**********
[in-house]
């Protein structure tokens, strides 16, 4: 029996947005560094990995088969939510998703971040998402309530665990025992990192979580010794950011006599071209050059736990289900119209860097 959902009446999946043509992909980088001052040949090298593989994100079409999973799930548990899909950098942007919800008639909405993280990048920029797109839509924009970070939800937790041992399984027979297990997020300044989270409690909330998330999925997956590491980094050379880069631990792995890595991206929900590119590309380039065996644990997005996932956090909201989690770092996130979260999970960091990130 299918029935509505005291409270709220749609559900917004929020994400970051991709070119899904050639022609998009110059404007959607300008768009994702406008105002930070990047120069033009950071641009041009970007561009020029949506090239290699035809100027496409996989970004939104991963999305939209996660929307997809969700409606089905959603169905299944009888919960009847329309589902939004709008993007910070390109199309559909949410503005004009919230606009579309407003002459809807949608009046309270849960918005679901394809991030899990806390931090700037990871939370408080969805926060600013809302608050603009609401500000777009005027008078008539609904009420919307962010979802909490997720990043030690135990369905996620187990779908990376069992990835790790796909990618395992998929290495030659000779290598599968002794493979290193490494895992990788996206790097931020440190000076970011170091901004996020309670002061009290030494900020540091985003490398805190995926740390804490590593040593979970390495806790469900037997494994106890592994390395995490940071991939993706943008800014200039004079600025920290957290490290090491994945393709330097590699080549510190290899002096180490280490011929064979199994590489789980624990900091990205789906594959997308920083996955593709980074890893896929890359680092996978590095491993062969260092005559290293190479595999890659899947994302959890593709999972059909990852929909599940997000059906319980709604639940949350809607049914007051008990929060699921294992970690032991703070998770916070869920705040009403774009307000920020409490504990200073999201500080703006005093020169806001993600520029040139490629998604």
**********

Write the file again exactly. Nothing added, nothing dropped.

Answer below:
[in-house]
């Protein structure tokens, strides 16, 4: 029996947005560094990995088969939510998703971040998402309530665990025992990192979580010794950011006599071209050059736990289900119209860097 959902009446999946043509992909980088001052040949090298593989994100079409999973799930548990899909950098942007919800008639909405993280990048920029797109839509924009970070939800937790041992399984027979297990997020300044989270409690909330998330999925997956590491980094050379880069631990792995890595991206929900590119590309380039065996644990997005996932956090909201989690770092996130979260999970960091990130 299918029935509505005291409270709220749609559900917004929020994400970051991709070119899904050639022609998009110059404007959607300008768009994702406008105002930070990047120069033009950071641009041009970007561009020029949506090239290699035809100027496409996989970004939104991963999305939209996660929307997809969700409606089905959603169905299944009888919960009847329309589902939004709008993007910070390109199309559909949410503005004009919230606009579309407003002459809807949608009046309270849960918005679901394809991030899990806390931090700037990871939370408080969805926060600013809302608050603009609401500000777009005027008078008539609904009420919307962010979802909490997720990043030690135990369905996620187990779908990376069992990835790790796909990618395992998929290495030659000779290598599968002794493979290193490494895992990788996206790097931020440190000076970011170091901004996020309670002061009290030494900020540091985003490398805190995926740390804490590593040593979970390495806790469900037997494994106890592994390395995490940071991939993706943008800014200039004079600025920290957290490290090491994945393709330097590699080549510190290899002096180490280490011929064979199994590489789980624990900091990205789906594959997308920083996955593709980074890893896929890359680092996978590095491993062969260092005559290293190479595999890659899947994302959890593709999972059909990852929909599940997000059906319980709604639940949350809607049914007051008990929060699921294992970690032991703070998770916070869920705040009403774009307000920020409490504990200073999201500080703006005093020169806001993600520029040139490629998604």